A friend of ours — of mine — for many years, Inge Miriam Lederer, sometimes known by her married name, Inge Lederer Gibel, was born in Austria in 1930 and passed away June 9th in Des Moines, Iowa. Family and friends mourn the passing of this thoughtful, passionate Jew, mother, and civil rights and progressive Zionist activist.
Coming to the United States from Vienna when she was a child of eight, her family were refugees from rising anti-Semitism in their native land. Ironically, they also experienced anti-Semitism in the areas where they first lived in the United States, and alienation from Jewish neighbors who were trying to assimilate and were not always welcoming to refugees from Nazism. As a youngster, she joined the Habonim Labor-Zionist youth movement, and spent most of her adult life as a committed community relations professional, and as an activist in the struggles for civil rights, peace and reconciliation between Israelis and Palestinians.
Inge worked in several capacities in the organized Jewish community. For many years she was a program specialist for the American Jewish Committee’s Interreligious Affairs Department in New York City. In 1976, she organized a 25-woman interreligious study tour of the Middle East, visiting Egypt, Syria, Jordan and Israel. In 1981, she coordinated a conference of “Women of Faith in the ’80’s,” to bring together ”a leadership group of women of faith” — Protestants, Catholics, Jews, Moslems and Evangelicals — to talk in a supportive manner about what they did and did not have in common, and what the future might bring.
She was one of the founders of the short-lived organization, “Breira: A Project of Concern in Diaspora-Israel Relations” in 1973, serving as its treasurer. And in 1984, Inge became president of Americans for Progressive Israel, a predecessor of today’s Partners for Progressive Israel. Many of the ideas espoused by these organizations, considered radical at the time, became part of the mainstream discussion in recent years.
In November 1977, during Anwar Sadat’s historic visit to Jerusalem, she was part of a delegation from the 20th anniversary conference of New Outlook magazine meeting with President Sadat and Prime Minister Menachem Begin. This was the only non-political civil society delegation to meet with Sadat during his visit to Israel.
Inge made aliya in 1986, and lived in Israel for a decade. She returned to the United States in 1996.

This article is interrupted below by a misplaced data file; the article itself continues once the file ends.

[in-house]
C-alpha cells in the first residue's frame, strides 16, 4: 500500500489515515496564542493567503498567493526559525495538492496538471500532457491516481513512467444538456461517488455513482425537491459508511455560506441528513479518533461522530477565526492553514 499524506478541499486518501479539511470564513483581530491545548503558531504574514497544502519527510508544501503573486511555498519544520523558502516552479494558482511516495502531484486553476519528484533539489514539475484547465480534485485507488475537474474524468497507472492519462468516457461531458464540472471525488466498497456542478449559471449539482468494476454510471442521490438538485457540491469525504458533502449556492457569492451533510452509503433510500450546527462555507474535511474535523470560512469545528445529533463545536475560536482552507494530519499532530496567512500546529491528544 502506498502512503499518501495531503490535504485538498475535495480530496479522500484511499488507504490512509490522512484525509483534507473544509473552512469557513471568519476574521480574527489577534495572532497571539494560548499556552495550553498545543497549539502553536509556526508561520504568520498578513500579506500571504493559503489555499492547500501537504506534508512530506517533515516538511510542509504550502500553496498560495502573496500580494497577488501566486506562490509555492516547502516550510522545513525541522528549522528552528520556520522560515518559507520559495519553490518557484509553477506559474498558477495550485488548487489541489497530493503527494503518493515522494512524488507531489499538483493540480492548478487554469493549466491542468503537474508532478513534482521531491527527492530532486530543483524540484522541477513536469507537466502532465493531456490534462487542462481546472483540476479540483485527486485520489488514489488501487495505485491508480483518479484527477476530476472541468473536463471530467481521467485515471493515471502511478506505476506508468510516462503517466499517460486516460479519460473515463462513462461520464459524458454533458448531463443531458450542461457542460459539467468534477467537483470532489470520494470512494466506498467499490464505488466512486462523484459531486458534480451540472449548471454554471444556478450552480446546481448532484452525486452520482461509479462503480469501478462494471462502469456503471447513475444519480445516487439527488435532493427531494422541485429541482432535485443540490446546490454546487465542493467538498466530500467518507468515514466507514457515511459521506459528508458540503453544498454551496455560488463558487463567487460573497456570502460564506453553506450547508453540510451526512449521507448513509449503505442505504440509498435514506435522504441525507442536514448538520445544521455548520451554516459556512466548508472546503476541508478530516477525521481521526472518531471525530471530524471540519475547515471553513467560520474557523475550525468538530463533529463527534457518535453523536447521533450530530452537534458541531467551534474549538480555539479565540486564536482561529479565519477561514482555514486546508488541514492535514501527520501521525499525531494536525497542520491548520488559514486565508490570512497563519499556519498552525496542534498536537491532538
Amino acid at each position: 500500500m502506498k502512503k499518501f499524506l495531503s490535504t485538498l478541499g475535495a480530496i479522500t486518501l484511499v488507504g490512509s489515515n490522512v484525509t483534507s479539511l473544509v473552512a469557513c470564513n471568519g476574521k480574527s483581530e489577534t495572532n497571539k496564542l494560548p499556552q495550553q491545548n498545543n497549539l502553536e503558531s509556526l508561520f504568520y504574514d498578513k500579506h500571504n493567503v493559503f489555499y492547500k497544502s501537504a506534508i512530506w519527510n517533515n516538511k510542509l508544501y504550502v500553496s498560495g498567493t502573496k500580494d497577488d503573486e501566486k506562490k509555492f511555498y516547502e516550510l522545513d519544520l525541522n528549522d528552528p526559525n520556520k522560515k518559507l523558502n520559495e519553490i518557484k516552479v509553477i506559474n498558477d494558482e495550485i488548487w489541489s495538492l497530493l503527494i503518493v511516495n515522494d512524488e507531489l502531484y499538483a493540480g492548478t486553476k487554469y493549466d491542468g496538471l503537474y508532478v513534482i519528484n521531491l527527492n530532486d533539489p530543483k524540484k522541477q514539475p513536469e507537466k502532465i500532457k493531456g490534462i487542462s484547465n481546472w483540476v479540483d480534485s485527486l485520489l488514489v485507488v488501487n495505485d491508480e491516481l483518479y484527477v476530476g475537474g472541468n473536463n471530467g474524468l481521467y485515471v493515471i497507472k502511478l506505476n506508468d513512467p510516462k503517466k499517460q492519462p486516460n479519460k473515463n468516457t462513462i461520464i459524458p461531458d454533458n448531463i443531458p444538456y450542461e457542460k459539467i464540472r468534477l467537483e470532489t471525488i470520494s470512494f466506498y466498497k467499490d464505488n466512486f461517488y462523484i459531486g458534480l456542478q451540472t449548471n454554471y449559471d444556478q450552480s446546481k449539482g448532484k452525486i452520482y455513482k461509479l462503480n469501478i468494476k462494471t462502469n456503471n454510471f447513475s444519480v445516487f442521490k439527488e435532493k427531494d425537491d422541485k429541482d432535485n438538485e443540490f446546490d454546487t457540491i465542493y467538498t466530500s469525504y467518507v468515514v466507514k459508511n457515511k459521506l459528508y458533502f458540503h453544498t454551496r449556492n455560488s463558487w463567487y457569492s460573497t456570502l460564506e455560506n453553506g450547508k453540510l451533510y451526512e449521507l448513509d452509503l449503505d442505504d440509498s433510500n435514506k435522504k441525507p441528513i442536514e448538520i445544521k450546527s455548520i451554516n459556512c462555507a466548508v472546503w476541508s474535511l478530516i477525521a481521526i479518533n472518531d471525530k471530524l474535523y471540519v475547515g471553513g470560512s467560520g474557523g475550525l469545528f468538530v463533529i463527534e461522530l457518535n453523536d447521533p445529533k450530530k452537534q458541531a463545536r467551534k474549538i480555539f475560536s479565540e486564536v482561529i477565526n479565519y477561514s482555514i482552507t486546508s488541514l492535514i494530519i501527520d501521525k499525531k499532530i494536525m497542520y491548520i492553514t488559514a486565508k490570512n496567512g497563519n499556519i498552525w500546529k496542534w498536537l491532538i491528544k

Her essays on race relations in the United States, as well as in Israel, and commentary on other subjects, appeared in Harper’s, Judaism, The Christian Century, Response, Worldview, Israel Horizons (occasionally under the pen-name “Savta Mimi”), The Reconstructionist, Christianity & Crisis, Lilith, and other publications.
She is survived by: two children, Katya Gibel Mevorach of Grinnell, Iowa, and Maurice Gibel of New York City; six grandchildren — Gabriel Tzvi Azoulay of Newport, California, Ron Marcus Azoulay of Omaha, Nebraska, Dorit Chen Azoulay of Des Moines, Iowa, and Ethan, Avi and Mathew Gibel of New York City; and one great-grandson, Lior Neo Azoulay.
Burial is at Eretz HaChaim Cemetery, near Jerusalem, Monday, June 15 at 3 PM Israeli time. Click here for the NY Times death notice and to sign on to the “guest book” (open for entries until July 14, 2015).
Inge Gibel was fearless. She was a warrior.
I remember her well as someone who was a pioneer in the struggle for a two-state solution.
She was also a pioneer feminist. She was also a dothing mother. I only met Katya. Inge was so proud of her. She made me think of a tiger with her cub. Arieh has written what I wished for, a respectful and admiring obit for she surely deserved it.
I am glad she will be buried in Israel. She was a fierce and critical Zionist, and she would not approve of the present government in Israel but I like to think that perhaps she could still love it.
I cherish and honor the memory of Inge Lederer, who organized the inter-religious women’s group I attended for many years at the American Jewish Committee in Manhattan. I also had the privilege of editing Women of Faith in Dialogue, a book in which Inge’s words play a central role. We remained friends during her decade in Israel and then during her time in Iowa. I am thankful to know that she is now resting in peace in her beloved Holy Land.
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